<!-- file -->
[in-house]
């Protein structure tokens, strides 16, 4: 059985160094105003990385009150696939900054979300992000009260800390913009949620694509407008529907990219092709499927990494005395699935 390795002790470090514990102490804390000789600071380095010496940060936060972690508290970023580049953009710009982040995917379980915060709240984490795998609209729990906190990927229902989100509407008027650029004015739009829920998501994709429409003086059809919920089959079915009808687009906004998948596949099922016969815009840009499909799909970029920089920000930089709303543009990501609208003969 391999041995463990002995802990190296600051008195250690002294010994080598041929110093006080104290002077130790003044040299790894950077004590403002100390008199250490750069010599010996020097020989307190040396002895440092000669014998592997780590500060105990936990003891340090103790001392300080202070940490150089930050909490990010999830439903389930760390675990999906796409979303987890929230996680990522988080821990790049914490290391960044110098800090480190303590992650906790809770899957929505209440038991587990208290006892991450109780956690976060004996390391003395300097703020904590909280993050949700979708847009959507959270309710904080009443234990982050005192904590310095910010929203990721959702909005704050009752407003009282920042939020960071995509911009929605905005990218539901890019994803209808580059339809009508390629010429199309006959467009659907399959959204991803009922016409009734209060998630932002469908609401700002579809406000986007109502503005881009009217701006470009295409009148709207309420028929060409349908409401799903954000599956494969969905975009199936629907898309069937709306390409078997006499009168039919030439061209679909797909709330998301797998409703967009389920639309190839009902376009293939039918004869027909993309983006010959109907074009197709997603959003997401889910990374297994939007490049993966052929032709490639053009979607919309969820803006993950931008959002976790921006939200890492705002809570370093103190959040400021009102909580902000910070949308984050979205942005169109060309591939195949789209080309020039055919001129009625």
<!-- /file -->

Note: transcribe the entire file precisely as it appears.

[in-house]
């Protein structure tokens, strides 16, 4: 059985160094105003990385009150696939900054979300992000009260800390913009949620694509407008529907990219092709499927990494005395699935 390795002790470090514990102490804390000789600071380095010496940060936060972690508290970023580049953009710009982040995917379980915060709240984490795998609209729990906190990927229902989100509407008027650029004015739009829920998501994709429409003086059809919920089959079915009808687009906004998948596949099922016969815009840009499909799909970029920089920000930089709303543009990501609208003969 391999041995463990002995802990190296600051008195250690002294010994080598041929110093006080104290002077130790003044040299790894950077004590403002100390008199250490750069010599010996020097020989307190040396002895440092000669014998592997780590500060105990936990003891340090103790001392300080202070940490150089930050909490990010999830439903389930760390675990999906796409979303987890929230996680990522988080821990790049914490290391960044110098800090480190303590992650906790809770899957929505209440038991587990208290006892991450109780956690976060004996390391003395300097703020904590909280993050949700979708847009959507959270309710904080009443234990982050005192904590310095910010929203990721959702909005704050009752407003009282920042939020960071995509911009929605905005990218539901890019994803209808580059339809009508390629010429199309006959467009659907399959959204991803009922016409009734209060998630932002469908609401700002579809406000986007109502503005881009009217701006470009295409009148709207309420028929060409349908409401799903954000599956494969969905975009199936629907898309069937709306390409078997006499009168039919030439061209679909797909709330998301797998409703967009389920639309190839009902376009293939039918004869027909993309983006010959109907074009197709997603959003997401889910990374297994939007490049993966052929032709490639053009979607919309969820803006993950931008959002976790921006939200890492705002809570370093103190959040400021009102909580902000910070949308984050979205942005169109060309591939195949789209080309020039055919001129009625």